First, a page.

The Wisconsin Parole Commission refused to allow public comment in a 13-minute 27-second long meeting that marks the commission’s first meeting since concern arose over the paroles of some of the state’s most brutal killers and rapists.
“There will not be an opportunity for public comment at this meeting,” the new commission chair, Christopher Blythe, a Tony Evers’ appointee, said. “I will take it under advisement as to whether to have such comment at future meetings.”
Blythe did answer written questions that were submitted within two days of the meeting. But he refused to answer a citizen’s written question expressing concern about the discretionary parole of child killer Donell McKennie, who brutally beat Kenosha toddler Drake London to death because of his light skin color.
The person who submitted the McKennie question told Wisconsin Right Now she believed they were only “half-answered,” calling the meeting a “joke.”
The meeting was held over zoom because of COVID-19.
Blythe mentioned the question on a specific case without naming McKennie. “We are not going to comment on specifics of any individual’s case,” Blythe said. “…The question about this specific individual, as to why he was released, we are not going to discuss those kinds of decisions in this setting.”
Blythe, who was appointed to chair the Parole Commission by Gov. Tony Evers in August and serves through March, was the only person who spoke at the meeting. The July meeting was cancelled. There was not a meeting in August.
Blythe revealed at the Sept. 28, 2022, meeting that almost all of the 1,700 inmates still in prison – including murderers and rapists and other violent criminals – who were sentenced under old laws “are being considered each year” for parole.
Asked about reports in Wisconsin Right Now that multiple victims’ family members were not notified of the paroles of their loved ones’ killers, Blythe blamed victims’ families for not signing up for a state notification system.
Victims’ family members mostly told us they either did not know that system exists or were dealing with PTSD and other issues that prevented them from providing their updated information. One family member of a woman who was decapitated by her husband said she received notices for years but suddenly they stopped. Multiple victims’ family members did not even know the killers had been released.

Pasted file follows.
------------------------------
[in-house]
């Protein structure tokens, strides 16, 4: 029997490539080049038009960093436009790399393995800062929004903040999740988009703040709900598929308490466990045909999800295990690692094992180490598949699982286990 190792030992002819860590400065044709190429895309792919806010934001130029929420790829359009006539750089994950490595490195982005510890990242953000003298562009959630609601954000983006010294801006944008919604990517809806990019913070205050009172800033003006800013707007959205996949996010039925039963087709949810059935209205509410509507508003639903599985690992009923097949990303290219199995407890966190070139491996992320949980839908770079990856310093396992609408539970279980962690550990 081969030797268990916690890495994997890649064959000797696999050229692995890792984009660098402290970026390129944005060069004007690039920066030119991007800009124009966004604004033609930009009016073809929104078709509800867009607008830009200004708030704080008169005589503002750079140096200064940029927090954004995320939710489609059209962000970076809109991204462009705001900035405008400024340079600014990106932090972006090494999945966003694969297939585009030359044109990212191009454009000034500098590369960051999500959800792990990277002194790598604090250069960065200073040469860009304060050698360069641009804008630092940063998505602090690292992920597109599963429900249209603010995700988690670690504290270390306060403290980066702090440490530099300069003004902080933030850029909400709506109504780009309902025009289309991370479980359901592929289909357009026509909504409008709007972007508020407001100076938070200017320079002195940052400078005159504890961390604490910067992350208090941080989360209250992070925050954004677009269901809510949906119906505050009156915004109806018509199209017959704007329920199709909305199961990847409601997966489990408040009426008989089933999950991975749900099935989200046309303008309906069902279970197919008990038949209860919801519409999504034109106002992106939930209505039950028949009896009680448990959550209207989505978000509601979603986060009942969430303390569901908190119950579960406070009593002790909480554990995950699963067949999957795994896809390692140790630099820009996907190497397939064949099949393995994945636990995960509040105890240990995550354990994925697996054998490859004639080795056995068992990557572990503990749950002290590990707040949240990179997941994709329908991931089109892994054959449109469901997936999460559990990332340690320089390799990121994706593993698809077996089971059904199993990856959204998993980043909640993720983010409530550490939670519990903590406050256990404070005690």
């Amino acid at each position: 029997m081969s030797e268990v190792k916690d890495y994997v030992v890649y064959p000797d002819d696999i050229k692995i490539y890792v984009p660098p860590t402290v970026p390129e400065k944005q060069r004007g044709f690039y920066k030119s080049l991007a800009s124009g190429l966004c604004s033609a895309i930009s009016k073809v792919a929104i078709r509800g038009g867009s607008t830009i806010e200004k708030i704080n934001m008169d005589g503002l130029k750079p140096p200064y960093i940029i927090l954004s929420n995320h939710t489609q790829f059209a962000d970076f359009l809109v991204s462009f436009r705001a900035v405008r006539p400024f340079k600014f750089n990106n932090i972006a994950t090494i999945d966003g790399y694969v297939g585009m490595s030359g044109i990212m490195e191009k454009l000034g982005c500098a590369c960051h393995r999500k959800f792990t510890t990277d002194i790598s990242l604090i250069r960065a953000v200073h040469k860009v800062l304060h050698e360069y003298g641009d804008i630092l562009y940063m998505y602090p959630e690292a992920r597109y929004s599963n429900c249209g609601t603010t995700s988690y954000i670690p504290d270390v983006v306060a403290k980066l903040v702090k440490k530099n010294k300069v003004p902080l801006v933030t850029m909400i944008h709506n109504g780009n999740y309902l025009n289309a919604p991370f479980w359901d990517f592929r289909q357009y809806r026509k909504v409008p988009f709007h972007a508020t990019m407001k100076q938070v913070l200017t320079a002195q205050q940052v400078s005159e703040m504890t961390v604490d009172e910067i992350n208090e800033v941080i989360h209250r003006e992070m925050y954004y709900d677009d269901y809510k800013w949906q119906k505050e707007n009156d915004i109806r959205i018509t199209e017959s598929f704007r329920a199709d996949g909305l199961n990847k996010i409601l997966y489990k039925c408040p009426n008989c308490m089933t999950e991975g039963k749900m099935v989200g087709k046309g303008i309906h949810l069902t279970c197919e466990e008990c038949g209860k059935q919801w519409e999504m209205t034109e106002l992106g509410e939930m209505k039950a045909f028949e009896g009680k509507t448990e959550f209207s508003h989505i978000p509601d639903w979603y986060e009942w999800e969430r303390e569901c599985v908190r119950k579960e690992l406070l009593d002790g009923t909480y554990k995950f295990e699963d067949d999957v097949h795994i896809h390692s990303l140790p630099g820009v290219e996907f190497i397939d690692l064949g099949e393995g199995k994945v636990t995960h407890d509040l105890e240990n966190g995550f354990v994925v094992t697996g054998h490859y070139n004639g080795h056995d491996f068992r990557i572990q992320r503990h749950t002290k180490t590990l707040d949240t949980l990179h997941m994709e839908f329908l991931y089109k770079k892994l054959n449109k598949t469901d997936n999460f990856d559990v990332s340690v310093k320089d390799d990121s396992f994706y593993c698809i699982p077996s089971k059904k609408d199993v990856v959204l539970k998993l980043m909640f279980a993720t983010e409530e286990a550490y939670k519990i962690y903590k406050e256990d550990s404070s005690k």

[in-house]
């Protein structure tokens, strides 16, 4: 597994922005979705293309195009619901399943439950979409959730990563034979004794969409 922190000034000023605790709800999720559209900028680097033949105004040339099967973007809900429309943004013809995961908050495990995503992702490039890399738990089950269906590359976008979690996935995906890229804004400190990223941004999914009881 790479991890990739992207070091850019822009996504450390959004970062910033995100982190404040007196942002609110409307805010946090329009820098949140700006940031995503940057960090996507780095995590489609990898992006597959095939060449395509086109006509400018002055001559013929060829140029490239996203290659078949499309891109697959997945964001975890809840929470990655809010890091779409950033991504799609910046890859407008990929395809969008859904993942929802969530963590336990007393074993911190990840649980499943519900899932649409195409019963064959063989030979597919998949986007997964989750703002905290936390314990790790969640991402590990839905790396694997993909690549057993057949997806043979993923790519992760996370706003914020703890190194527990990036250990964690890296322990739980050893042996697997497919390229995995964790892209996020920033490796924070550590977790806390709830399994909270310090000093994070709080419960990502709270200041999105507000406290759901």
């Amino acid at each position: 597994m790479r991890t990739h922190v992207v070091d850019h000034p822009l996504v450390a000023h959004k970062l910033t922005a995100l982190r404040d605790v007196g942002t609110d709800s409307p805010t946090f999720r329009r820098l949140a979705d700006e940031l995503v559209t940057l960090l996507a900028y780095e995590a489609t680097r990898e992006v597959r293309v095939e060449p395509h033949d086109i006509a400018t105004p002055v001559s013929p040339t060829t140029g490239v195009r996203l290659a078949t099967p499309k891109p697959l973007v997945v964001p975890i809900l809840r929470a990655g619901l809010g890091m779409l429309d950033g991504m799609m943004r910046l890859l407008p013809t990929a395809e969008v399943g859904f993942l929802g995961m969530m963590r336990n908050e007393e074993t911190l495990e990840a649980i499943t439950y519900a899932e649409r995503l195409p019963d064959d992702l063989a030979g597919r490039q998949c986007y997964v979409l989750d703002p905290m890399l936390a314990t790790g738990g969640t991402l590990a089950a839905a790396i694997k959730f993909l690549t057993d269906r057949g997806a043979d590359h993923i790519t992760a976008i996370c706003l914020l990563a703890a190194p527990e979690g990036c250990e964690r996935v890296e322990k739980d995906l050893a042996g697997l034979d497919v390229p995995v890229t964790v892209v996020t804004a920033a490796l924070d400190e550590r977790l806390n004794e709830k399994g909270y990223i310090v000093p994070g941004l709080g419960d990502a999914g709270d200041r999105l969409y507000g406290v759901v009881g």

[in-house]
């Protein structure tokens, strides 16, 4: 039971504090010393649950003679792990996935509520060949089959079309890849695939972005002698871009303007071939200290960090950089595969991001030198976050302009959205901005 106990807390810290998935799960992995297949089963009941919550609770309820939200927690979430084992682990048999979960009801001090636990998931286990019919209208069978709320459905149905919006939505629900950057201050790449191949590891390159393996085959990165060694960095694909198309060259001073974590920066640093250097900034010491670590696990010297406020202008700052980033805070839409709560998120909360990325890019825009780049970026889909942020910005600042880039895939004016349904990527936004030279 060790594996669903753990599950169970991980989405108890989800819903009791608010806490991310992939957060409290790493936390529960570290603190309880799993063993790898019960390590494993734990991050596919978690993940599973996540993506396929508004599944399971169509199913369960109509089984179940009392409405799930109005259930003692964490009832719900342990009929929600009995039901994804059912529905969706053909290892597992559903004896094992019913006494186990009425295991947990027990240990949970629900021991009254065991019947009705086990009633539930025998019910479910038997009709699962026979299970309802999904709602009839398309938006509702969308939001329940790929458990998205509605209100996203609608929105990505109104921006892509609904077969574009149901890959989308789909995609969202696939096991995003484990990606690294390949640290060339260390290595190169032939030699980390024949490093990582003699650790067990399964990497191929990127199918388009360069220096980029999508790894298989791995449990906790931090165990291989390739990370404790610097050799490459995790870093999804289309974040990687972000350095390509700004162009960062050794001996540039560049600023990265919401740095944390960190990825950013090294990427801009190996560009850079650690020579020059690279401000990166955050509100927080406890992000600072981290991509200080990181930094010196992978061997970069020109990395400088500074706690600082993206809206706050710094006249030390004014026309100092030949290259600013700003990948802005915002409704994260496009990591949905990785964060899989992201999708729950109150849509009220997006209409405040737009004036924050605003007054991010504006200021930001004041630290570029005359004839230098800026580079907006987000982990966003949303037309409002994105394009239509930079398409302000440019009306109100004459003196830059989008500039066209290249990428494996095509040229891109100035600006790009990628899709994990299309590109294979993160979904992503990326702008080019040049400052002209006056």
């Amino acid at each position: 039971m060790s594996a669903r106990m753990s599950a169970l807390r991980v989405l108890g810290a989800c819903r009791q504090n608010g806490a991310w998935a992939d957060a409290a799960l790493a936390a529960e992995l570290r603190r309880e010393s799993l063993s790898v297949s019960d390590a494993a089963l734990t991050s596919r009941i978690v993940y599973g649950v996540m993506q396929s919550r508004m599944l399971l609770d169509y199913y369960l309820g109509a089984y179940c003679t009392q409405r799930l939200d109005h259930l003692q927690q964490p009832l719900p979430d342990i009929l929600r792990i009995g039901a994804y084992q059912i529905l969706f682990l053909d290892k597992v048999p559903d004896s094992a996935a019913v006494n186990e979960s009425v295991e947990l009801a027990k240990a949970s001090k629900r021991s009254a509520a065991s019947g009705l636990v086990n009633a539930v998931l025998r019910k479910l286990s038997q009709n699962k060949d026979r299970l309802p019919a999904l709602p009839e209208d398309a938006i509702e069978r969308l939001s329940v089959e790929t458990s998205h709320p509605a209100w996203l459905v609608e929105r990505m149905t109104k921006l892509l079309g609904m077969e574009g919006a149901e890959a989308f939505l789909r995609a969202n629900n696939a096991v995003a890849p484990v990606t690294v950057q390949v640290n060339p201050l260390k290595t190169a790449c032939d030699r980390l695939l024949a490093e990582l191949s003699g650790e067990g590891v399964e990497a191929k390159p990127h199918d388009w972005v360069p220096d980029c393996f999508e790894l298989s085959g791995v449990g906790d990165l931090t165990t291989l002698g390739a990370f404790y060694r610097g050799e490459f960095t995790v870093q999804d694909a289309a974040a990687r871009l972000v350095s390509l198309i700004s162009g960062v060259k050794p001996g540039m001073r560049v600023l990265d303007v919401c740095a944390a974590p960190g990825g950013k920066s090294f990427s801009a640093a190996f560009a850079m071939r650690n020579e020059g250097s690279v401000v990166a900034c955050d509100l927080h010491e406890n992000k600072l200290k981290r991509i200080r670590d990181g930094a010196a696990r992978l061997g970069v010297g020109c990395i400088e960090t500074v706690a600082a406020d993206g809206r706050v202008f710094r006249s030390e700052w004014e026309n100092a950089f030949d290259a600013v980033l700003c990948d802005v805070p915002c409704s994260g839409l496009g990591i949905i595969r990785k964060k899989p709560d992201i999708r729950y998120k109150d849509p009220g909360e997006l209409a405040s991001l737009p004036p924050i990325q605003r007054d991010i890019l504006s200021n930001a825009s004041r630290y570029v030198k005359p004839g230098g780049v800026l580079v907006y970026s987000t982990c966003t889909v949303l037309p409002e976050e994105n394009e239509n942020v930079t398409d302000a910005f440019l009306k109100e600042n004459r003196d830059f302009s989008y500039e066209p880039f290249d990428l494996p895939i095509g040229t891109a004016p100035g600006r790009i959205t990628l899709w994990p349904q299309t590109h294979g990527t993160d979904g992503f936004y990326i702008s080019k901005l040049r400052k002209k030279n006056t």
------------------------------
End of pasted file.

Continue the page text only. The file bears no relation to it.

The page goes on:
Although the state apparently does nothing proactively to look for victims’ family members if they don’t sign up for the enrollment service that many don’t know exists, we were able to find them in a couple hours.
One written comment asked what can be done to address victims’ concerns about inmates being released. Blythe gave out a 1-800 number and the phone number for a Milwaukee office and said people should contact the Department of Correction’s Office of Victims’ Services.
Another comment asked whether mandatory releases (MR) are “considered discretionary parole grants.” Blythe said no, with a few exceptions. MR was an old law provision mandating release when an inmate completed 2/3rds of their sentence.
However, MR is not relevant to the releases of killers and rapists that we have been profiling every day. It’s also not relevant to the list of 884 freed inmates we were given by the Parole Commission.
Killers serving life sentences do not qualify for MR (mandatory release).
Furthermore, the Parole Commission confirmed in writing that the parole grant list they gave us – listing 884 cases under Parole Commission action – DID NOT include mandatory release cases. They filtered those out. We confirmed this by running hundreds of the names in the Department of Corrections’ offender search. Evers has tried to confuse voters and the media by bringing up MR even though it did not apply here.